What do you do about a guy like Cho (background here and here)? Everyone knew he was nuts. He scared people. And yet, no laws, no standards existed to do the sensible thing: lock the guy up until he recovered enough mental function so as not harm the public. Eugene Methvin recommends following the example of Maryland before hippies intervened and essentially neutered the law, which was eventually discarded:
A young lawyer named Jerome Robinson was in the courtroom the day Duker was sentenced. A few years later Robinson was in the Maryland legislature. He headed a "blue ribbon" study commission embracing the best legal and psychiatric minds of the time. They produced the 1951 "defective delinquent" law creating a hybrid prison and mental hospital, the Patuxent Institution, which opened its doors in 1955. It was a sound solution to the terrible problem posed by explosive criminals like Duker and James. The nation's best psychiatric authorities agreed such psychopaths comprise an unusual category of compulsive criminals who, while knowing the difference between right and wrong and hence legally "sane," nevertheless lack the normal moral restraints on rage impulses.The system ended up having superlative results both for the criminal and for society.
The law's authors made their priorities clear: 1. Protect the public. 2. Provide treatment within the limits of current psychiatric knowledge. 3. Research to advance the science. They wanted it made difficult to get into Patuxent, and then difficult to get out. Fourteen elaborate safeguards surrounded a convicted criminal before he could be committed to Patuxent -- many more than in other state civil proceedings permitting potentially lifetime civil commitment for insanity that federal courts had frequently upheld against constitutional attacks. Only convicted criminals were candidates for admission. A candidate was entitled to have psychiatrists of his own choice examine him and testify in his behalf, at state expense. And the ultimate question was left not to psychiatrists but to a citizen-jury: did this convicted criminal, "by the demonstration of persistent, aggravated antisocial or criminal behavior... evidence a propensity toward criminal activity... so as to clearly demonstrate an actual danger to society?"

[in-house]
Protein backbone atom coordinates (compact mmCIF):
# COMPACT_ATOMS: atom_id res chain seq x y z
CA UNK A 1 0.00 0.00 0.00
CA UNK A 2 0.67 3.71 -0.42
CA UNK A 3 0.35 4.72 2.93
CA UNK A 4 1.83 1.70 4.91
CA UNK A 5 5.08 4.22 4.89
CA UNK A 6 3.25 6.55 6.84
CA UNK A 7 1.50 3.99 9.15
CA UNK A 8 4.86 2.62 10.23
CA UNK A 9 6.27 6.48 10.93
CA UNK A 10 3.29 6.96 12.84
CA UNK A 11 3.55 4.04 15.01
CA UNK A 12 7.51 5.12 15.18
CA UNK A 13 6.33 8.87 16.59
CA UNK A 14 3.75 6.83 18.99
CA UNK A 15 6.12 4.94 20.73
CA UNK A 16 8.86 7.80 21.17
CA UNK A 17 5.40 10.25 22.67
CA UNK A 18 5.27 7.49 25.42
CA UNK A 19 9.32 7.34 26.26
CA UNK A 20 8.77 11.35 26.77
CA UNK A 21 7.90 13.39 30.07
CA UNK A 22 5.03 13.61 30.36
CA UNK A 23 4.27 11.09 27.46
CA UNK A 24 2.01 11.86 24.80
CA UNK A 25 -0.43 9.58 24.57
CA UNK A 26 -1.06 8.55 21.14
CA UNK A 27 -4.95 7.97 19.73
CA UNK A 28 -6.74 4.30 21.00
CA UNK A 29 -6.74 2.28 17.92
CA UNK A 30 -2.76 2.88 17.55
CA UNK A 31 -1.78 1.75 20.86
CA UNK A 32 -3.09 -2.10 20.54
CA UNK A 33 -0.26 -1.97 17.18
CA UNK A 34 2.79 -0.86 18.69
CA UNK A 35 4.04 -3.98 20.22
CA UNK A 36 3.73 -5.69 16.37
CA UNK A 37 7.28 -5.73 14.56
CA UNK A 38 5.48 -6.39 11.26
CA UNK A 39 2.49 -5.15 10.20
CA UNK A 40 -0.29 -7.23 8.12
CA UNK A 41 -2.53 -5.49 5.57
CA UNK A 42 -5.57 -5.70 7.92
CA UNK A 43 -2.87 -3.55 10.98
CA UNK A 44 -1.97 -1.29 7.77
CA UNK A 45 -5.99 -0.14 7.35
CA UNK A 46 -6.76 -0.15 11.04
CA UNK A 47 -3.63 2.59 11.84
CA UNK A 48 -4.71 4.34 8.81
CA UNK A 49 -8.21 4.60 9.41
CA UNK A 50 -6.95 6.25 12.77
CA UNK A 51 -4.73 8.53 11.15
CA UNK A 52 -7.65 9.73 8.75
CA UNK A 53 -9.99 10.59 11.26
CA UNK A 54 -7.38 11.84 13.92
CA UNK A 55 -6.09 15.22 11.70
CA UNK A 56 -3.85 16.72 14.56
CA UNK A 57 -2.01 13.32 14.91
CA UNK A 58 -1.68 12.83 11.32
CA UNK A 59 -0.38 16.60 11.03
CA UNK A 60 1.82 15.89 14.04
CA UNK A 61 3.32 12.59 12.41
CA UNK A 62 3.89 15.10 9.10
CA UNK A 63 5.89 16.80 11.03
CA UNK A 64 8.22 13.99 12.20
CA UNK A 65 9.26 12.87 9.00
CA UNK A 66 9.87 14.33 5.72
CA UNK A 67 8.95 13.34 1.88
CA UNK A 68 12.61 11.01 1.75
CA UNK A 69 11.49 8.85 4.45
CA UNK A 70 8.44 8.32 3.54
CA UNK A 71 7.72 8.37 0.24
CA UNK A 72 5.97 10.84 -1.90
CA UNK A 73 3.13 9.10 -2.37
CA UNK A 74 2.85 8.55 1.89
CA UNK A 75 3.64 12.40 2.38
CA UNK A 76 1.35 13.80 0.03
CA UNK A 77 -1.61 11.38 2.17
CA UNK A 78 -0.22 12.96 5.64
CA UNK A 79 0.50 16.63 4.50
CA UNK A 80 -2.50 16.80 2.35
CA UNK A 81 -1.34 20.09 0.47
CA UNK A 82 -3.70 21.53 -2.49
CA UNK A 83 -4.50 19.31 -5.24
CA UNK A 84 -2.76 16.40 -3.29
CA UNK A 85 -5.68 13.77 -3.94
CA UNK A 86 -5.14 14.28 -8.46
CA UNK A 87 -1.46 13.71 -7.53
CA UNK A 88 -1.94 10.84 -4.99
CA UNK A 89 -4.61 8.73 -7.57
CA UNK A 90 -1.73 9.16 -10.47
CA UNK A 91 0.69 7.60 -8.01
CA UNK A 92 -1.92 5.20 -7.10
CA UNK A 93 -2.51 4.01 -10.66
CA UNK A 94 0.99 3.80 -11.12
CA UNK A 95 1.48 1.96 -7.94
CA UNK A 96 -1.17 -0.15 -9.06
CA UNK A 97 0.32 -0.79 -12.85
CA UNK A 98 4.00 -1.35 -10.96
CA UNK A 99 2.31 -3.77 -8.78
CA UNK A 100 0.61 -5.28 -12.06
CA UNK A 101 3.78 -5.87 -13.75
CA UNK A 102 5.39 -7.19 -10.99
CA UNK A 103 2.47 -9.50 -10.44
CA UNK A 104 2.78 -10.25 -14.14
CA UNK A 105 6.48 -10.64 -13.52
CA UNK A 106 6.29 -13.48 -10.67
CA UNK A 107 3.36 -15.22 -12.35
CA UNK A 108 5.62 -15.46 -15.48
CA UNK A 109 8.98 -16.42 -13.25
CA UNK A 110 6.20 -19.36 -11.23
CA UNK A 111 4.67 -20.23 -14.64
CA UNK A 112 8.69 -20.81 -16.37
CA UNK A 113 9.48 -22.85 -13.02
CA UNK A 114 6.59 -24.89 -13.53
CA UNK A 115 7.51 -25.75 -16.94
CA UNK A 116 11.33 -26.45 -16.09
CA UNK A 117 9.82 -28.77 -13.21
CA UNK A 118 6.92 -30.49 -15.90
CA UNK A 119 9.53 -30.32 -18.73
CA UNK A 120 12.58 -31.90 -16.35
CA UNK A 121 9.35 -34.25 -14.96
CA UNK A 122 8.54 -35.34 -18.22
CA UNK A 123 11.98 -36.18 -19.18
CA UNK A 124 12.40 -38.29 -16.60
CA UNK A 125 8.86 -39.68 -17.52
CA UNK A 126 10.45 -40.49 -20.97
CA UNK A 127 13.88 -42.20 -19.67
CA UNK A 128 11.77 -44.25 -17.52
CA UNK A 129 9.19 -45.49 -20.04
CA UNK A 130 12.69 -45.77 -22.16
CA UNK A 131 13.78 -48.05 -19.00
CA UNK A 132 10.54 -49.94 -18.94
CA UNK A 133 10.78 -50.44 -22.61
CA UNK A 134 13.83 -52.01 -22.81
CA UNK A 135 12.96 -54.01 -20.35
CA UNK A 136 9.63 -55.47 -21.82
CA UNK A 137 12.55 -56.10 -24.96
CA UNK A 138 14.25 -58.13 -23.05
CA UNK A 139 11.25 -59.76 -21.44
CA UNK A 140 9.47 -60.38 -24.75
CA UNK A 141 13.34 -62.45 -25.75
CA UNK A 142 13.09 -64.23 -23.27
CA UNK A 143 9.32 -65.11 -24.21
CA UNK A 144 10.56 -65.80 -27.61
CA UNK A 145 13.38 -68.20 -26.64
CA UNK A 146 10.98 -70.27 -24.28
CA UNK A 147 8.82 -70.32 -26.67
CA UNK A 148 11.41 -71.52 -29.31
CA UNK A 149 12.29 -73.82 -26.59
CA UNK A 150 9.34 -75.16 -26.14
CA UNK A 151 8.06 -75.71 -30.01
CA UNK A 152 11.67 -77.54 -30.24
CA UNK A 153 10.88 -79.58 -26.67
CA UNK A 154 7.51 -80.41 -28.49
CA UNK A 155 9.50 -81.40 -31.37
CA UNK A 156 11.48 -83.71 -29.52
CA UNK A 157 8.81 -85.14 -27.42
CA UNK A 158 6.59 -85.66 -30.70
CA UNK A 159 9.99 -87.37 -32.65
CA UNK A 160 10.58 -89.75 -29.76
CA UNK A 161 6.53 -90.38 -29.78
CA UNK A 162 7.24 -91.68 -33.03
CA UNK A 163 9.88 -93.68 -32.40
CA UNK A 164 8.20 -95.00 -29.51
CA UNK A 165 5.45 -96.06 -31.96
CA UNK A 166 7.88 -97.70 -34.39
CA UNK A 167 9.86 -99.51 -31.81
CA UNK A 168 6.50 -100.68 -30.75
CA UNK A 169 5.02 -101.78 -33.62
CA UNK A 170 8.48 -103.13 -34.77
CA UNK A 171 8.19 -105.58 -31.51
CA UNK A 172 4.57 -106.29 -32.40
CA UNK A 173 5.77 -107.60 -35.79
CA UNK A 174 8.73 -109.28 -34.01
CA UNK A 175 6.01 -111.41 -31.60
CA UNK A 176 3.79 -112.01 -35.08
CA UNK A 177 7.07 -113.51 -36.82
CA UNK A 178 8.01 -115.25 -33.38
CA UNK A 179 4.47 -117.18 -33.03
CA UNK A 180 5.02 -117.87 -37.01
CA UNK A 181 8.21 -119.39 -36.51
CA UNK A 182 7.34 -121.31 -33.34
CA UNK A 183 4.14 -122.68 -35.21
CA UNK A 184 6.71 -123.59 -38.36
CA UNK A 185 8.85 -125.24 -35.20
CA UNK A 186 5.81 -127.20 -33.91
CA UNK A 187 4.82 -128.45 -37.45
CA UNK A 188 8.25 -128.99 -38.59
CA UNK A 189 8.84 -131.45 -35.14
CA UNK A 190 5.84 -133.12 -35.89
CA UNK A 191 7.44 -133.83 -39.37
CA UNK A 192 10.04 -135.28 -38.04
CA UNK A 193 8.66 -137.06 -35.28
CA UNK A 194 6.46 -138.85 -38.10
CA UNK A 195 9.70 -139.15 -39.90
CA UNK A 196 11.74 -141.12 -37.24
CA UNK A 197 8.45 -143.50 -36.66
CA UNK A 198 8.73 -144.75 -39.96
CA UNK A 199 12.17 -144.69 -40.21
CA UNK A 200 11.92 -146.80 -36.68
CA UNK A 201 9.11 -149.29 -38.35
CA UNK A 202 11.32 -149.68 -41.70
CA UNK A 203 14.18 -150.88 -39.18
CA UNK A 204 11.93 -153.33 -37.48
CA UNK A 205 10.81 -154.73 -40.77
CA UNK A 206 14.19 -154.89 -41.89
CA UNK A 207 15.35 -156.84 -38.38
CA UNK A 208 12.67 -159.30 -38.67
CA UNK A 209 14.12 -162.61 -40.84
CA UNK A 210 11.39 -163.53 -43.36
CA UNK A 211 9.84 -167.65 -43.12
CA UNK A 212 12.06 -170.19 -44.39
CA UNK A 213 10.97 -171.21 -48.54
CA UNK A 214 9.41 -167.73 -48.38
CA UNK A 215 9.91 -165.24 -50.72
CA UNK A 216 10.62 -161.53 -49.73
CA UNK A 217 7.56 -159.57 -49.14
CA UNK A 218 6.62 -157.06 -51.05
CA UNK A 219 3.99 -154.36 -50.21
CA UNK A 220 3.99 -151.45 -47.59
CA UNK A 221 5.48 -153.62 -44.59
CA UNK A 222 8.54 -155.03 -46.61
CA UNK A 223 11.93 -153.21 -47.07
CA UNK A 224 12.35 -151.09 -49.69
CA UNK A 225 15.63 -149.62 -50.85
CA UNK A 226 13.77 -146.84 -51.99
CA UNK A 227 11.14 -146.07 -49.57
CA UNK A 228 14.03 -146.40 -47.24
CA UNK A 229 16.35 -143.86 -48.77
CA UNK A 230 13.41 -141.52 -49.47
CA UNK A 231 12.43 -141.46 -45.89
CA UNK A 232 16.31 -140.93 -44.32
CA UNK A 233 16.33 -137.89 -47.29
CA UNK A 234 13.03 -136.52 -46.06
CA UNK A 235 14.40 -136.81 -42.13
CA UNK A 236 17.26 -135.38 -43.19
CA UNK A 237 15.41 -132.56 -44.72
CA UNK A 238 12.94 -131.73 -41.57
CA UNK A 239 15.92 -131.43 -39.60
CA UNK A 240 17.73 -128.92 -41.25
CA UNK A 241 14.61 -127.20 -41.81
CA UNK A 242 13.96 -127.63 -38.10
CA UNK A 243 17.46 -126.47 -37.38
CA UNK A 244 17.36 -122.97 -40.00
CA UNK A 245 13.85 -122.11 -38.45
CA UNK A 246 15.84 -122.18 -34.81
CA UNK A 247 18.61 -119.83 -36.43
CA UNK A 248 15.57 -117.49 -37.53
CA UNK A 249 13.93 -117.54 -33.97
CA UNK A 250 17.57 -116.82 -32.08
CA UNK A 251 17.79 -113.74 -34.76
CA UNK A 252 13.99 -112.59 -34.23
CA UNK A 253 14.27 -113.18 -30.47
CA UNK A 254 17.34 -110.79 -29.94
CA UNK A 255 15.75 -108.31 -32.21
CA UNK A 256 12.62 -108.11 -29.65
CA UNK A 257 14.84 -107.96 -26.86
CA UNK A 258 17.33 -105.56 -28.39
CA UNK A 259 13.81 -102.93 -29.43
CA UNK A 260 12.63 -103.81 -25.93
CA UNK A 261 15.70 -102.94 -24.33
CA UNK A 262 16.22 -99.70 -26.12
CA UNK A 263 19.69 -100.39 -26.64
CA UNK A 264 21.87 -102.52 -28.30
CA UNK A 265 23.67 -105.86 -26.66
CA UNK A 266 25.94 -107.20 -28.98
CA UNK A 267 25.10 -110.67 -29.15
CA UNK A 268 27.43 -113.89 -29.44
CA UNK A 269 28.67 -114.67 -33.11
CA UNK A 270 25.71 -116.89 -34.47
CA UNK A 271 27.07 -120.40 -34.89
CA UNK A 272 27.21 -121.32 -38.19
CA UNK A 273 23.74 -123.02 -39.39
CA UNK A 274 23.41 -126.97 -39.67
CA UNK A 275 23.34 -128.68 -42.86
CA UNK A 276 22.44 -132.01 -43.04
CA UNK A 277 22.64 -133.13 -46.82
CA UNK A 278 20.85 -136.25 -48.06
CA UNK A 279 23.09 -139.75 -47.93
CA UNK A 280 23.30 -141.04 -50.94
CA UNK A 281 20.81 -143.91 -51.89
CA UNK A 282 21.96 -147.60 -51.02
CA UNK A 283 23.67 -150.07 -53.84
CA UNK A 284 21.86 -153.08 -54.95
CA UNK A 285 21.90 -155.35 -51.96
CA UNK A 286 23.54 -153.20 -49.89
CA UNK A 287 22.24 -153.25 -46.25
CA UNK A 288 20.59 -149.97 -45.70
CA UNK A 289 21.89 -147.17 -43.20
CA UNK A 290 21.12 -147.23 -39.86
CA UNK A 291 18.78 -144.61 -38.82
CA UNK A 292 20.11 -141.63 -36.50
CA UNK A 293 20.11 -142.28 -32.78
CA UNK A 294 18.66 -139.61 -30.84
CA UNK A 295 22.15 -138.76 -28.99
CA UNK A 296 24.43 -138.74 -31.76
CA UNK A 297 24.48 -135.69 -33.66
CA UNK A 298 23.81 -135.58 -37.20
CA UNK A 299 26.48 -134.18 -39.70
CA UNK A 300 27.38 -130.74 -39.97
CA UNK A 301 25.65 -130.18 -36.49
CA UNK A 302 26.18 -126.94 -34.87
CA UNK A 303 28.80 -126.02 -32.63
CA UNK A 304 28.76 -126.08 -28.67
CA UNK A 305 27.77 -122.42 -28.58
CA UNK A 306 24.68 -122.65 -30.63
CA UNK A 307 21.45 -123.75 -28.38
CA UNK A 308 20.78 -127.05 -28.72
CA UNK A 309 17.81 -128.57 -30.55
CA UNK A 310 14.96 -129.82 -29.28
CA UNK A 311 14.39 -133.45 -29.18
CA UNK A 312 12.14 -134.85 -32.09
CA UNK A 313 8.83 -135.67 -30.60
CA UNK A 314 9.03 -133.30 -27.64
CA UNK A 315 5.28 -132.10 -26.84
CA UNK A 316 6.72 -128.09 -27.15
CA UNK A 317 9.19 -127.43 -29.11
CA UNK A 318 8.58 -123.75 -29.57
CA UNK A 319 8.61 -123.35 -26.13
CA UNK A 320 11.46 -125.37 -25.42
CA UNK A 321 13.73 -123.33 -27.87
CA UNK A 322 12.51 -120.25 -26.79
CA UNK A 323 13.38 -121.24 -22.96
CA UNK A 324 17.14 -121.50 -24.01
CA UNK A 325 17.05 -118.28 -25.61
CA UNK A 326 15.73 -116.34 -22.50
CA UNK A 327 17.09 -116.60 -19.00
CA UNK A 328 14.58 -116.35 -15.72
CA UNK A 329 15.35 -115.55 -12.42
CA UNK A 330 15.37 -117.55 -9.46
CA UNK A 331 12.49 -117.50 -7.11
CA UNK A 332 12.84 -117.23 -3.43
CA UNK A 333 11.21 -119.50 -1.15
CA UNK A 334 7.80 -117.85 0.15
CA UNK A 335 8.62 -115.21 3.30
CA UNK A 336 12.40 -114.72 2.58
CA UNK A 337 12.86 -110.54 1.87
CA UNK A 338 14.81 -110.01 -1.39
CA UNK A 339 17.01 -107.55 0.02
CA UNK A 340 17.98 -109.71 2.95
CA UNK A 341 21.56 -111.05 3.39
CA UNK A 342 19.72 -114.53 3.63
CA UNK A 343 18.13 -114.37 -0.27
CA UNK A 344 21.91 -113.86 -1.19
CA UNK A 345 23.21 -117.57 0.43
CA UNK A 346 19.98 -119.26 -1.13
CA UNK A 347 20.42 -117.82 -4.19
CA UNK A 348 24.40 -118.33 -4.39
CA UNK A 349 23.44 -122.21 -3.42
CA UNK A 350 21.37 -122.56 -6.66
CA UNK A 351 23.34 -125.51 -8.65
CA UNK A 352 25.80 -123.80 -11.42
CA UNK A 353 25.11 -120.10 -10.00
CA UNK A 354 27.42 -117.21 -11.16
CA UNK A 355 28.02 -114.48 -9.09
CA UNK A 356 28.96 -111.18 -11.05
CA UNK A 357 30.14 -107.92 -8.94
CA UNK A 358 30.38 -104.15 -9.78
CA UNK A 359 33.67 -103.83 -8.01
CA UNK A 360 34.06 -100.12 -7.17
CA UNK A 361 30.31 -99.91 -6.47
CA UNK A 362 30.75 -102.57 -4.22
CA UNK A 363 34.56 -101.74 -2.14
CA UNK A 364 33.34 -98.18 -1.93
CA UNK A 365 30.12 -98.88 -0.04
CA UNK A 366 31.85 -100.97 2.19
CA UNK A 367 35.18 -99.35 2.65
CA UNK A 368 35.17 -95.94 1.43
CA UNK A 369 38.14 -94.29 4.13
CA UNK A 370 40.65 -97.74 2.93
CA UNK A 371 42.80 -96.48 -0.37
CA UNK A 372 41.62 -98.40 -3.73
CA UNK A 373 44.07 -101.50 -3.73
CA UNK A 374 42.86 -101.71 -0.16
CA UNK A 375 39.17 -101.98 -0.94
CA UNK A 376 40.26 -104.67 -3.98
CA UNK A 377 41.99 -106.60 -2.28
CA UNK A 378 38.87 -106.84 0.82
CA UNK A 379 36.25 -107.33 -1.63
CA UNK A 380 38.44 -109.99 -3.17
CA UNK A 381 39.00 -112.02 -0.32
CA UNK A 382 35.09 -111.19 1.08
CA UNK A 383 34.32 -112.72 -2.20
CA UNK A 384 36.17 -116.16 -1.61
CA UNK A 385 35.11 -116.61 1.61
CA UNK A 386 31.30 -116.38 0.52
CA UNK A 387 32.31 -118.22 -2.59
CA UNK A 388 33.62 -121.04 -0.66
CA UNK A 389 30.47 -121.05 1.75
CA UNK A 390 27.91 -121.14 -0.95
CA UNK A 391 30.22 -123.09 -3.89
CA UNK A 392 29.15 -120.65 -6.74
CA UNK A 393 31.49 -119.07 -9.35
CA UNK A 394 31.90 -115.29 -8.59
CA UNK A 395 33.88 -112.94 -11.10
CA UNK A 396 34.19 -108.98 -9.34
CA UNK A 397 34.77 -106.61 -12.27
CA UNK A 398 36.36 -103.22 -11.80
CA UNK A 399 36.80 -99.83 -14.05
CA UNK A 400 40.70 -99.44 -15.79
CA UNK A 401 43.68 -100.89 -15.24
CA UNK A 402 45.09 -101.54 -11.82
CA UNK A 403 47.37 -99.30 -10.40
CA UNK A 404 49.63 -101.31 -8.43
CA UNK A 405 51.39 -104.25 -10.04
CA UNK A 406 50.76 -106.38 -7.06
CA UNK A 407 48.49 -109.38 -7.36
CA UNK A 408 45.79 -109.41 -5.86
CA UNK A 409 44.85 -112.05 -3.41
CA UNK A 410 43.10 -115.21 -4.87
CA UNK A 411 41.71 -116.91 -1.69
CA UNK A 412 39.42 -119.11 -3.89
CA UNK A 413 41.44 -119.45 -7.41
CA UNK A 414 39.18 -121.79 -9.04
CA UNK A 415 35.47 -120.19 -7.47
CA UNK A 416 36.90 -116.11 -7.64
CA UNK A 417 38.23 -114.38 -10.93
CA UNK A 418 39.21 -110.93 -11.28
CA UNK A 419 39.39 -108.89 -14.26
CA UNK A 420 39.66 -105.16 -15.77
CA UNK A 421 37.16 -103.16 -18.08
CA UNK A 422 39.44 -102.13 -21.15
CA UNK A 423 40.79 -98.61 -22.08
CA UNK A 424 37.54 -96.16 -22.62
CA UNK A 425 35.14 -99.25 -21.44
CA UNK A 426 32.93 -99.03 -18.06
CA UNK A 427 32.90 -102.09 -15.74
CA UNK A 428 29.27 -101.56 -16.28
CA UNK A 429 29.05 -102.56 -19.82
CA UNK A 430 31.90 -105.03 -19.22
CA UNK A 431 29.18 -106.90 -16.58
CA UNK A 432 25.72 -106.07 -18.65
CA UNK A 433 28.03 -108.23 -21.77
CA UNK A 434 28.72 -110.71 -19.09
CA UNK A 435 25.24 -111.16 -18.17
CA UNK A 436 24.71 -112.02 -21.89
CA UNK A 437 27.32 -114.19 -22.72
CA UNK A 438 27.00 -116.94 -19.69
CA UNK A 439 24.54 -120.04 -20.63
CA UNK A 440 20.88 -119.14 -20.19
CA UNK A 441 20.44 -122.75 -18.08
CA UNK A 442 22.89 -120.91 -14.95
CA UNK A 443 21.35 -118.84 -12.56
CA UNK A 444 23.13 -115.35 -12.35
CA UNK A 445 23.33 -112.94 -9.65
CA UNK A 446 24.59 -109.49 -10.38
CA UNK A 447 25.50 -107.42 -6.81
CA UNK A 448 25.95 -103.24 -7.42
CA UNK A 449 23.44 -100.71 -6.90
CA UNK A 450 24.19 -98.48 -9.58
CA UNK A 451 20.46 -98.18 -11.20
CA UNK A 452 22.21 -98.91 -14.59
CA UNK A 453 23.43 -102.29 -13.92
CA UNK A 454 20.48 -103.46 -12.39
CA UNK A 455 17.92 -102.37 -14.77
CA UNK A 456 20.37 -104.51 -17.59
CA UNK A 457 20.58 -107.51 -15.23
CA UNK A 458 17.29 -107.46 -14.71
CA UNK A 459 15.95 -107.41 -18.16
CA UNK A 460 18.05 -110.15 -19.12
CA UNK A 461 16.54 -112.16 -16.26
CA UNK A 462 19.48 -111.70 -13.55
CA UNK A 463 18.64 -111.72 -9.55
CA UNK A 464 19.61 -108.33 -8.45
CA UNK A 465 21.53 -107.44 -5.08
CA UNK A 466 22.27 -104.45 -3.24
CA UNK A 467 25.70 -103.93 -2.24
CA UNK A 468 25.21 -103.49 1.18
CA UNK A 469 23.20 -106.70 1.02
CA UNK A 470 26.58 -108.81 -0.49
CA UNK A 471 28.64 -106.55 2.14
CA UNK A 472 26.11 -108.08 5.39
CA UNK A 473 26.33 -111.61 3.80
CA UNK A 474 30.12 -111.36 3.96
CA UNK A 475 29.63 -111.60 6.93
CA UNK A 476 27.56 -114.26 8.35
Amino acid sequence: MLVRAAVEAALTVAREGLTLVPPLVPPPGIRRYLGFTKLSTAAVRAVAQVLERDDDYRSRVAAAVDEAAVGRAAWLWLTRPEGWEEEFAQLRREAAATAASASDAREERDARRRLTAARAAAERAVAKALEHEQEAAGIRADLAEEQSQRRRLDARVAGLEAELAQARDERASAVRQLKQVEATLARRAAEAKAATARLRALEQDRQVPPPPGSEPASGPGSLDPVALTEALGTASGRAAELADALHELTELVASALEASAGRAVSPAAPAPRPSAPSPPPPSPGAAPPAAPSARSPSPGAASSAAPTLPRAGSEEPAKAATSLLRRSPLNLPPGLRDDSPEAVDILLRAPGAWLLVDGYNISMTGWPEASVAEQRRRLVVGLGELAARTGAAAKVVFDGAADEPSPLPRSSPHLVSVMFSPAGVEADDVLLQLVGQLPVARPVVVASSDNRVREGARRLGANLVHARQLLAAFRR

Currently, criminals in the making must do one huge dastardly deed, but then it's too late. Society could be save mayhem and murder if the criminal was housed before he hurt. You're worried about slippery slopes. I am, too. While having dinner with a psychiatrist friend, though, I asked him whether the psychopaths, schizophrenics or manic-depressives he treats ever recover. He said that in all his 25 years of practicing (always in mental hospitals with the most dangerous people) and being Chief Physician in a psych hospital, he could count on one hand the number of people who recovered, and he wondered if they were diagnosed correctly in the first place. The others got worse with time. He explained that the law doesn't allow for dealing long-term with people so the institutions become a revolving door. He felt that it was a bad thing when the mentally ill got expelled from the hospitals.
Many of those released are street people. They may not harm others, but they're easy prey themselves. And then there are many criminals free to do their evil bidding because there's no place for them until they blow.
Perhaps it's time to re-examine the notion of a long-term psychiatric solution. There might not be a lot of psychological healing going on, but there'd be less societal problems.